09/10/2015 Impressive simultaneous job on the banks of the Rhine – Two Liebherr mobile cranes shorten giant electricity pylons near Voerde
- Two fully equipped LTM 1500-8.1 mobile cranes deployed
- Rehanging the power lines required synchronous work by the cranes
- The 138-metre-high overhead transmission masts were once among world's tallest
Specialists from heavy load logistics provider and crane operator Wasel in Bergheim completed an impressive job in the summer on the Rhine near Dinslaken using two Liebherr LTM 1500-8.1 mobile cranes. Two 138-metre-tall electricity pylons had to be shortened and their mastheads rebuilt. In addition to their own 500-tonner, Wasel deployed another LTM 1500-8.1 from Cologne-based crane rental company HKV Schmitz + Partner to complete the job, which required simultaneously working on both sides of the river.
At the time of their construction in 1926, the masts of the “Rhine Overhead Transmission Line Crossing Voerde” were among the tallest electricity pylons in the world, spanning the Rhine over a distance of more than 500 metres. Contrary to its original plans, grid operator Amprion decided to redevelop the nearly 90-year-old Rhine crossing when a new power line, which had been planned for years, was beset by severe delays.
The two LTM 1500-8.1s had to complete the first part of the work simultaneously. Before dismantling the upper cross-beams, the transmission lines were simultaneously detached from both masts and slowly lowered to a height of around 50 metres, before being temporarily suspended on the masts' framework structures. Shipping traffic on this section of the river had been completely suspended for this phase of the work.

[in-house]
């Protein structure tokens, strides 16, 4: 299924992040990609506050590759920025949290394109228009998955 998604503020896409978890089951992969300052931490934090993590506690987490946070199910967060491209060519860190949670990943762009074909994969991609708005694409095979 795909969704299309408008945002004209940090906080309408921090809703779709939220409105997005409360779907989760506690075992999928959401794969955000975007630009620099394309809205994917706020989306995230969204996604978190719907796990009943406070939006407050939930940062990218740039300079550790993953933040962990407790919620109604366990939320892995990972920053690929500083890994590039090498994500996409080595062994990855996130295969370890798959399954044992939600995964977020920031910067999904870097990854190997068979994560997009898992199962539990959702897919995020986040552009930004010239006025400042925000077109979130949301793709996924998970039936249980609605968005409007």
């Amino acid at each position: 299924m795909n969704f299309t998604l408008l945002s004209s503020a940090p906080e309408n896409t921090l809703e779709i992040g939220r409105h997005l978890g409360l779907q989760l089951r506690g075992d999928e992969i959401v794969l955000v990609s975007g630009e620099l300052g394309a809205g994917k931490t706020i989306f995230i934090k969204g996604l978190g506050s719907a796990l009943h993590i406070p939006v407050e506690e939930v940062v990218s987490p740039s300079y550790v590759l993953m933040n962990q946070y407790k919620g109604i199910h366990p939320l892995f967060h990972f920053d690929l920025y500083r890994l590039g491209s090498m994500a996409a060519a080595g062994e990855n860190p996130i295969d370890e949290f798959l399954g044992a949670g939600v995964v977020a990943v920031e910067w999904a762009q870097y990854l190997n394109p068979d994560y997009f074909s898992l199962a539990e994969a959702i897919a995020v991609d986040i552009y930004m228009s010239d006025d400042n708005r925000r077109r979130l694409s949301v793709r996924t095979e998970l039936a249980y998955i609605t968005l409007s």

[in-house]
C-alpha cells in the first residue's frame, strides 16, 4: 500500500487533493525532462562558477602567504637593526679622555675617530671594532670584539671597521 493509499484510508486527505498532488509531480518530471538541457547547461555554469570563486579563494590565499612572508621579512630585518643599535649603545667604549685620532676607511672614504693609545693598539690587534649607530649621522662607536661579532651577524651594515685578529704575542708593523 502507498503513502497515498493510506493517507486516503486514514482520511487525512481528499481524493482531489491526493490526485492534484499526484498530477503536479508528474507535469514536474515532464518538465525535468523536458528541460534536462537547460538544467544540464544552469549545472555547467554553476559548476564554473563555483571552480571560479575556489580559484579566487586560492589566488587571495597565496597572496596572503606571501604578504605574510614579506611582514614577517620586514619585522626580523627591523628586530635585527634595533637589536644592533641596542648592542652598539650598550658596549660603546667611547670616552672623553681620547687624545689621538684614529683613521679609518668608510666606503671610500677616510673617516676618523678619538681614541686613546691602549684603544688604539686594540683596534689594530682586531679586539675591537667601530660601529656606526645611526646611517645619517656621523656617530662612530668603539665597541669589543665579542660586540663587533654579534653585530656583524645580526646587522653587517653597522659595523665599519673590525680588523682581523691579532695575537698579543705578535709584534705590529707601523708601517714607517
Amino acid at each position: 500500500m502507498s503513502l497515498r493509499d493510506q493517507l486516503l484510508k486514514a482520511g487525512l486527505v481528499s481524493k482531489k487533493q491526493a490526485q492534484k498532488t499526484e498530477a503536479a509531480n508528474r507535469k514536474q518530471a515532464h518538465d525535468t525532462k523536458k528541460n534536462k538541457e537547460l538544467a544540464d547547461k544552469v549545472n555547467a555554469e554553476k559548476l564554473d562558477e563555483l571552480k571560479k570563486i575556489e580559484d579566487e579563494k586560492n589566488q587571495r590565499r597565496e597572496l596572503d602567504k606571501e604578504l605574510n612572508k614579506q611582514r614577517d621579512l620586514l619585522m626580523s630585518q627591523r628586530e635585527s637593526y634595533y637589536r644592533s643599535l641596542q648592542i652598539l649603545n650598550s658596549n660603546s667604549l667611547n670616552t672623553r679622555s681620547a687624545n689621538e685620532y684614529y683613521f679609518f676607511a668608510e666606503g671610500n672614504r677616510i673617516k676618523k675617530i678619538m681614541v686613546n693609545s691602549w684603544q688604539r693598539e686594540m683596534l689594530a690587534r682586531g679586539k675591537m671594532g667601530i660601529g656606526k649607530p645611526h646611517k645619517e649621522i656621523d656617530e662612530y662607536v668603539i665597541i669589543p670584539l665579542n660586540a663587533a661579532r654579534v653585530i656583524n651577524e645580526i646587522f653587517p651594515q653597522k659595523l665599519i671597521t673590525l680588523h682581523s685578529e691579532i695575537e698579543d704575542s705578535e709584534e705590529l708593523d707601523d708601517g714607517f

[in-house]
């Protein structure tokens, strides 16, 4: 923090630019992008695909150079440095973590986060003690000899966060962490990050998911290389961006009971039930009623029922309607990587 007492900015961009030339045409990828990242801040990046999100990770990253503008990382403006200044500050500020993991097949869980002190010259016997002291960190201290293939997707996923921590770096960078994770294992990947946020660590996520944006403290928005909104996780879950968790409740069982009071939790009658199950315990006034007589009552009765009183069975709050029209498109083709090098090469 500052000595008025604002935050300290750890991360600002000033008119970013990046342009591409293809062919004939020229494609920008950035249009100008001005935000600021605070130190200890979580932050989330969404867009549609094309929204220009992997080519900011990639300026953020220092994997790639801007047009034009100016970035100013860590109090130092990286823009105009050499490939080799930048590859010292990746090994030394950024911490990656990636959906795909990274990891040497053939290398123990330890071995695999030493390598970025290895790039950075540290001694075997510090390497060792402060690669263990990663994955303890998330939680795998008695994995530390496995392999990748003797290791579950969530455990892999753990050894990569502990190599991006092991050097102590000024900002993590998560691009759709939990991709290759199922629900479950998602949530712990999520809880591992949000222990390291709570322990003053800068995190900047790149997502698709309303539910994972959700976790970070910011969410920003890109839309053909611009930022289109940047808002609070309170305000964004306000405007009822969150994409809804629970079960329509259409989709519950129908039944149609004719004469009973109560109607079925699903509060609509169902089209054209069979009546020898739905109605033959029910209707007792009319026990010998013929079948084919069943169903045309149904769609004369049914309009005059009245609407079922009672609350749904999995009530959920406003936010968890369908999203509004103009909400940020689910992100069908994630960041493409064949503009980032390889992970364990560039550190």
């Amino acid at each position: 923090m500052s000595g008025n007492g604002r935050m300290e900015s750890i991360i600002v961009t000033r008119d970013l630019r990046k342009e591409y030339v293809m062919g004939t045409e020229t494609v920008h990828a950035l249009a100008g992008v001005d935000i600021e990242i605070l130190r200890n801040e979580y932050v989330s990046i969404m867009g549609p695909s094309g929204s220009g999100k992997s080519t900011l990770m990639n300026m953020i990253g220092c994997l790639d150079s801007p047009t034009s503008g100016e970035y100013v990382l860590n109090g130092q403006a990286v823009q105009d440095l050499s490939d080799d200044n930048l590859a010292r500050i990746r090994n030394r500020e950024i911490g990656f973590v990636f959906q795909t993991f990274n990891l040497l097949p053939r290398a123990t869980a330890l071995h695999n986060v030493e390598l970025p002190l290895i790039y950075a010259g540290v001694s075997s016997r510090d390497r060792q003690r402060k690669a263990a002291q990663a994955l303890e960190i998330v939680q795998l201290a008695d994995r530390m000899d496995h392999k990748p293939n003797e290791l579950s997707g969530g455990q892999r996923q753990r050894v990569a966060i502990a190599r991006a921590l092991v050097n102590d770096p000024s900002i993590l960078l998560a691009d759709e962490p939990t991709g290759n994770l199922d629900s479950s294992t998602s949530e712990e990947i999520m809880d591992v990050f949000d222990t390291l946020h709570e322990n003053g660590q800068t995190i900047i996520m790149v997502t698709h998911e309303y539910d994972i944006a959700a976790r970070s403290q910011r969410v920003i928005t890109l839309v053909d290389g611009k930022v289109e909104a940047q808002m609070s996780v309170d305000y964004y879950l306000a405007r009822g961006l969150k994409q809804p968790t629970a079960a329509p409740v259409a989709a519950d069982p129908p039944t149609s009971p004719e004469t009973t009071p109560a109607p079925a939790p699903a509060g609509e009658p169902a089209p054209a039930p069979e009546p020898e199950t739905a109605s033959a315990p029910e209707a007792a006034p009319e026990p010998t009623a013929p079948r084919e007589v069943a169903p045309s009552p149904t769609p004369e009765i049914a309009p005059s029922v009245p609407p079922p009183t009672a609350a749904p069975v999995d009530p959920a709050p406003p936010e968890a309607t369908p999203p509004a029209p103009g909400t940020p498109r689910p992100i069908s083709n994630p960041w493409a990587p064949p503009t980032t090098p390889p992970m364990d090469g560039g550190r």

Afterwards, industrial climbers and crane crews worked for two days to dismantle the old mastheads and steel framework, and to erect the new mastheads at a height of almost one hundred metres. During the work, the two mobile cranes were pushed to the limits of their lifting capacities – the planned reserve had to be fully utilised. “The corner posts of the masts had significantly more mass than the calculations predicted,” said Björn Kröger, project manager at Amprion. “Nevertheless, all lifts proceeded as planned, only the burn-through of the steel structure took more time than expected.” Kröger also expressed his complete satisfaction with the professional and highly impressive operation of the cranes: “The Wasel company performed superbly here.”
On this section of the river, the overhead transmission lines (which are now running lower) must always be at least 21 metres above the Rhine's peak water level. Which was why the masts were originally built so high, explained Björn Kröger: “In anticipation of huge sailing ships, the high-voltage line was cautiously situated at such a great height over the Rhine in the 1920s.”